You may experience a wide range of emotions during the postpartum period. You’ll feel joy and happiness that your little one has finally arrived. But many new moms experience the “baby blues.” You may cry more easily, be more irritable, and have feelings of sadness. This is most likely due to changes in hormones after delivery.
The baby blues usually peak 3-5 days after delivery and end by about the 10th day after your baby’s birth. If your symptoms do not go away or if they get worse, you may be experiencing postpartum depression. Make sure you talk to your health care provider.
Vaginal bleeding and discharge
After you give birth you will have vaginal bleeding and discharge. This is called lochia. After your baby is born, your body gets rid of the blood and tissue that was inside of the uterus. For the first four or five days, it’s heavy, bright red and will probably contain blood clots.
Over time, the amount of blood lessens and the color changes from bright red to pink to brown to yellow. It is normal to have discharge for up to 6 weeks after birth. You’ll experience this discharge even if you had a C-section. Use sanitary pads (not tampons) until the discharge stops.
You may be surprised (and disappointed) to learn that the weight you gained during pregnancy doesn’t magically disappear at birth. It takes a while for your uterus to shrink down after it expanded to accommodate your baby. So you may still look pregnant after you give birth. This is completely normal.
With your provider’s OK, you can start light exercises as soon as you feel up to it. Be patient and take things slowly. It can take several months or longer to get back to your pre-pregnancy weight. Walking is a great activity for new moms. You’ll also want to make sure you’re eating healthy foods and drinking lots of water. Both of these things will make you feel better overall and help your postpartum recovery.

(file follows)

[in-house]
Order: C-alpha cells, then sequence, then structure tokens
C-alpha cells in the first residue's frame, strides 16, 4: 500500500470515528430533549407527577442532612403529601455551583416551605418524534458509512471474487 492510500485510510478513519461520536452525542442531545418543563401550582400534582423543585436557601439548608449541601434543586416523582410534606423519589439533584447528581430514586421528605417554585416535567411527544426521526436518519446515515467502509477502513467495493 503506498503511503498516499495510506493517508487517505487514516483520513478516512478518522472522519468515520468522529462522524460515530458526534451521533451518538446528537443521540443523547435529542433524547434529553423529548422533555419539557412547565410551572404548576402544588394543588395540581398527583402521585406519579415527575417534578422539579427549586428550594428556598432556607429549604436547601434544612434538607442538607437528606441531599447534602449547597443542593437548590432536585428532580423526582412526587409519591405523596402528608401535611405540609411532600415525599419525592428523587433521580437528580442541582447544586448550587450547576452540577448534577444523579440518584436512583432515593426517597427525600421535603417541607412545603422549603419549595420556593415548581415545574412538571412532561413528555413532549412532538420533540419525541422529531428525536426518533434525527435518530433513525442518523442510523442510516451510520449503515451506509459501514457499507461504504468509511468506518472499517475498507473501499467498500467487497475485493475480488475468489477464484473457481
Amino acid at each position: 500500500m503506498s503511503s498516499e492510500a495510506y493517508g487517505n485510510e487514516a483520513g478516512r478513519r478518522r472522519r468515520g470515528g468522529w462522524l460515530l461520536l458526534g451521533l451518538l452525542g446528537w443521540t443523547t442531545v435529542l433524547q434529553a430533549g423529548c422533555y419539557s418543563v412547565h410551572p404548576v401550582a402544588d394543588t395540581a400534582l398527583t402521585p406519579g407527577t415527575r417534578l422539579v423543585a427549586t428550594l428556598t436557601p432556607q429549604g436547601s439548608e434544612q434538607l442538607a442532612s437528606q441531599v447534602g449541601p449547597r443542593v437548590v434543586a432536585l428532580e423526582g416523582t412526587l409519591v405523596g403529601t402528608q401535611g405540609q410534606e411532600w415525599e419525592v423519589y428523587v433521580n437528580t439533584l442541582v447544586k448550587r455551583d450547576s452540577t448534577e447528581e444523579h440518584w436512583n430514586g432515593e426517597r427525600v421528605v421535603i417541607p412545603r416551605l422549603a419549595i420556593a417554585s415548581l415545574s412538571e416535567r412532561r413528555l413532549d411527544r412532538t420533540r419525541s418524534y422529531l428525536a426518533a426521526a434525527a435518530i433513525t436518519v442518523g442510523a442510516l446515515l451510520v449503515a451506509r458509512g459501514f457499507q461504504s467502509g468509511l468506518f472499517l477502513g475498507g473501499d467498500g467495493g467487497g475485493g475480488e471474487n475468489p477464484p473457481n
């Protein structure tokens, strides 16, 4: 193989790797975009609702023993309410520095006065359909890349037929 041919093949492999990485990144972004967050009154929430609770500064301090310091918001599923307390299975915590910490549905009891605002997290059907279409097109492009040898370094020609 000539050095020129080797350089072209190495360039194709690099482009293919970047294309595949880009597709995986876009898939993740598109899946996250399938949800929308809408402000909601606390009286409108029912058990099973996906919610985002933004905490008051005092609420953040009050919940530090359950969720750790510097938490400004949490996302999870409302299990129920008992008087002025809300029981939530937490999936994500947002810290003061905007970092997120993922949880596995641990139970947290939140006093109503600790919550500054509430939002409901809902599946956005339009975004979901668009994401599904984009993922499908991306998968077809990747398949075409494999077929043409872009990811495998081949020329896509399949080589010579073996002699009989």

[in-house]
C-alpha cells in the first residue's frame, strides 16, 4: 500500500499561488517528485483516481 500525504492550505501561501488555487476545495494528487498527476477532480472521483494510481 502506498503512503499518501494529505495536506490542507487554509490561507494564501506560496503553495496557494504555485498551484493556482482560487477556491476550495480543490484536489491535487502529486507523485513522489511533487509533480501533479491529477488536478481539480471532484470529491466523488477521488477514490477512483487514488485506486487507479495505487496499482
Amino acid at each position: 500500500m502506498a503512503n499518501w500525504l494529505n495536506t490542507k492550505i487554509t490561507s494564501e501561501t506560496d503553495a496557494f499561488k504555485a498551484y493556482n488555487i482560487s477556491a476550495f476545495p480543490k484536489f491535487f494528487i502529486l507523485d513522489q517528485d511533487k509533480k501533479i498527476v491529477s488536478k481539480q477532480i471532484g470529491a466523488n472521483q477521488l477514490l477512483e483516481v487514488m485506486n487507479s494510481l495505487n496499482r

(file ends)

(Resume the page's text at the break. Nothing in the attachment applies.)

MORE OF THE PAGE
Getting pregnant again
It is possible to conceive during the postpartum period. If you are not breastfeeding, your period may return 6-8 weeks after giving birth. If you are breastfeeding, it may take longer.
You may ovulate (release an egg) before you get your period. This means you could get pregnant, whether you’re breastfeeding or not. It’s best to wait at least 18 months between giving birth and getting pregnant again to give your body the time it needs to heal and recover. Getting pregnant again too soon increases your next baby’s chances of being born premature or at a low birthweight. Talk to your provider about when it is best for you to try to get pregnant again.
While most women are healthy after birth, some do experience complications. You can read about postpartum warning signs here. Trust your instincts—if you feel like something is wrong, call your provider. Most postpartum problems can be easily treated if identified early.
These are just a few of the changes that your body goes through after your baby is born. You can read more on our website.
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